I don't really understand the customs thing - if you purchase something in one of the ports, when do you declare it? What about if you want to bring something you own on your cruise (like your own personal laptop for example) do you have to declare it at some point? Thanks
Here's the answer, straight from the US Customs Service:
Q: How Can I Prove I Didn't Buy My Watch/Camera During My Trip Outside the United States?
A: Foreign-made personal articles taken abroad are subject to duty each time they are brought back into the United States unless you have acceptable proof of prior possession. Documents which fully describe the article, such as a bill of sale, insurance policy, jeweler's appraisal, or receipt for purchase, may be considered reasonable proof of prior possession.
Items such as watches, cameras, compact disc players, or other articles which may be readily identified by a permanently affixed serial number or marking, may be taken to the Customs office nearest you and registered before your departure. The Certificate of Registration (CF 4457) that you will be given will expedite the free entry of these items when you return. Keep the certificate as it is valid for as long as you own the article(s).
If you are worried about bring your own personal laptop and you purchased it recently in the US, it may be a good idea to travel with the receipt, just in case they think you bought it while on the trip. A few years ago my husband bought a nice new watch and we knew they sold them down in the CAribbean, so he brought along a copy of his receipt, so there would be no problems, and there never was.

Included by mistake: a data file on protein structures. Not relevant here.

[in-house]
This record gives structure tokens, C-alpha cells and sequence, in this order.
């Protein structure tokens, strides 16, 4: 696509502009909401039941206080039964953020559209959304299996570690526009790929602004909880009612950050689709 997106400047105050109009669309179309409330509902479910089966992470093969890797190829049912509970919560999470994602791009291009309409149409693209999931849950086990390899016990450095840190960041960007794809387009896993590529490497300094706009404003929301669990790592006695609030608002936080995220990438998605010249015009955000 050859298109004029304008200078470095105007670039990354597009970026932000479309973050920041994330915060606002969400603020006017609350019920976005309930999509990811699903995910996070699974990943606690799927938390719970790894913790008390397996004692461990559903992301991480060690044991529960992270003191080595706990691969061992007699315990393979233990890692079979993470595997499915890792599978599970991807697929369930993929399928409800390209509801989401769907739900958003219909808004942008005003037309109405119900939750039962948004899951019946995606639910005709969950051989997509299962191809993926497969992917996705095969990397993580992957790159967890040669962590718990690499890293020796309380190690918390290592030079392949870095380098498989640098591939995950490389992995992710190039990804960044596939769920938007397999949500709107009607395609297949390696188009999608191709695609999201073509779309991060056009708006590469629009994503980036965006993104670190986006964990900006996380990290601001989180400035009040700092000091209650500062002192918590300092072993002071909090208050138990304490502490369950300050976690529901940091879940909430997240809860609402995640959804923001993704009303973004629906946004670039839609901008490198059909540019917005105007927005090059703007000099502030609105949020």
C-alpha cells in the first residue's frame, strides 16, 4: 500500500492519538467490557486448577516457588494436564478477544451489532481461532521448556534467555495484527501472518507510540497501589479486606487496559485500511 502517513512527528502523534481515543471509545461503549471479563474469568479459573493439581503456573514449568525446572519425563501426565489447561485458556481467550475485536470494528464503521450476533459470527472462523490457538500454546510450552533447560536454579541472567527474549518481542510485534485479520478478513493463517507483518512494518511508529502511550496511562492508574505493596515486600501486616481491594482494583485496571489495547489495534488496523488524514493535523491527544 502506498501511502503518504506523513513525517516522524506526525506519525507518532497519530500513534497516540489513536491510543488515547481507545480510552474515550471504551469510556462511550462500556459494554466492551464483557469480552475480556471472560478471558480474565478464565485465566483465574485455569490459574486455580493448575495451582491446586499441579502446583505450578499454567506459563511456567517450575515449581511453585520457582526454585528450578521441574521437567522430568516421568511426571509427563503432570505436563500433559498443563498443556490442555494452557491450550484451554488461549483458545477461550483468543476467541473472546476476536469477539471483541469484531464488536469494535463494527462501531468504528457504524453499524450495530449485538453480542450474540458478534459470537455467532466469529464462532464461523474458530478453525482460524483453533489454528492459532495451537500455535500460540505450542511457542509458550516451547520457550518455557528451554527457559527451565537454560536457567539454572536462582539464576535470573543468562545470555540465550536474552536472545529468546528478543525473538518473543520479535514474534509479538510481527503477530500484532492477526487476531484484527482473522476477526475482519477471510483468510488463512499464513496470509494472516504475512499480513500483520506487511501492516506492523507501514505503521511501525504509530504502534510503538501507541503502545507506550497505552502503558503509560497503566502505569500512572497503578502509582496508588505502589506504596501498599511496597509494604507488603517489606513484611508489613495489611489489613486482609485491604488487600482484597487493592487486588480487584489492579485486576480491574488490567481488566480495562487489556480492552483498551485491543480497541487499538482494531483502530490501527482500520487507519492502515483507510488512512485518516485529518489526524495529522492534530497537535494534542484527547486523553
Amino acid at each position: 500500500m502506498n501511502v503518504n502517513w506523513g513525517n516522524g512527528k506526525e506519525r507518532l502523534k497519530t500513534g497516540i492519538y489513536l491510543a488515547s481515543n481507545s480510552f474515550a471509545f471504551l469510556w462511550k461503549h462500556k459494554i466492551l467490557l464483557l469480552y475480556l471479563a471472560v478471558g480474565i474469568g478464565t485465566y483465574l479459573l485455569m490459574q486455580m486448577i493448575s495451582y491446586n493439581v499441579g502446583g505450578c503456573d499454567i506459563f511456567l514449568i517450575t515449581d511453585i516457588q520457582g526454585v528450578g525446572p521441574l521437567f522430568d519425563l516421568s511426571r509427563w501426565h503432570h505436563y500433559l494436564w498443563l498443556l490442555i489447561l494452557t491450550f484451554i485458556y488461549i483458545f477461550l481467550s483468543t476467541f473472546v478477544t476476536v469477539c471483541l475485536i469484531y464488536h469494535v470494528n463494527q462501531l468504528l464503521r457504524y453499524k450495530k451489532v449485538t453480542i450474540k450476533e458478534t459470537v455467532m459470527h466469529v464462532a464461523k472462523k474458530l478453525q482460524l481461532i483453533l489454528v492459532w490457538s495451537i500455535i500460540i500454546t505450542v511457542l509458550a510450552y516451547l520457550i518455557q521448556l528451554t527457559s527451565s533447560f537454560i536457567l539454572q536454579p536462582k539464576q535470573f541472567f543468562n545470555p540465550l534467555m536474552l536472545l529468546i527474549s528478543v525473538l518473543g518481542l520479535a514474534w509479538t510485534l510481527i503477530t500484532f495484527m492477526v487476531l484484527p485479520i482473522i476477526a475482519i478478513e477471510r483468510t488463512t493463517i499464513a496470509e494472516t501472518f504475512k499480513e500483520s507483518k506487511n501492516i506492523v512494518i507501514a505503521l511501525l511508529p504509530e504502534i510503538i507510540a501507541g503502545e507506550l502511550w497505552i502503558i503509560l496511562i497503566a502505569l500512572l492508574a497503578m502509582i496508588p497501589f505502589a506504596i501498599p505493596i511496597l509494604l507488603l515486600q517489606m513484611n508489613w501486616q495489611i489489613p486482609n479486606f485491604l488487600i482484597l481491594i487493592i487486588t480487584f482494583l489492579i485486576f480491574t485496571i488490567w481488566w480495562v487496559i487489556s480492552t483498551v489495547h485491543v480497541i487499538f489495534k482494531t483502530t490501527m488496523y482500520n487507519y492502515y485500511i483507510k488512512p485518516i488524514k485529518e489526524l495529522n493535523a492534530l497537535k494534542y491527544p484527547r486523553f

I still remember sitting in the Customs Officers' lounge at JFK after 18 hours in the air. I REALLY wanted a cigarette.
The Customs Officer in the lounge took one look at the pearls I was wearing and said, "I certainly hope you declared them. We spot them from a mile off. The bad knots and the cheap clasp are a dead give-away for people tyring to smuggle."
I HAD declared them and had the receipt in my pocketbook.
I forgot to answer part #1 of Allie's question. You pay duty at the port of entry to your home nation.
It's just that those are the rules: they only have a right to collect the duty once, but the onus is on you to prove that you had prior possession. If you can, you're absolutely entitled to return with it duty free.
Don't try to con these people. They're smarter than they look. They have an almost unerring sixth sense for "used" items and they almost never question them. But if you have the receipt or the "I showed it to you guys before I left the country" form that Pamda mentioned, you're in business if they say anything.
I don't know if it helps or not but I started to keep a record of my electronics on my Palm and a hard copy. For me to register items I would have to drive and hour and a half. That's stupid. For me its cheaper to pay the duty. I figure if I type something up before hand I may have better luck. I'm refering to cameras, laptops, and jewelry,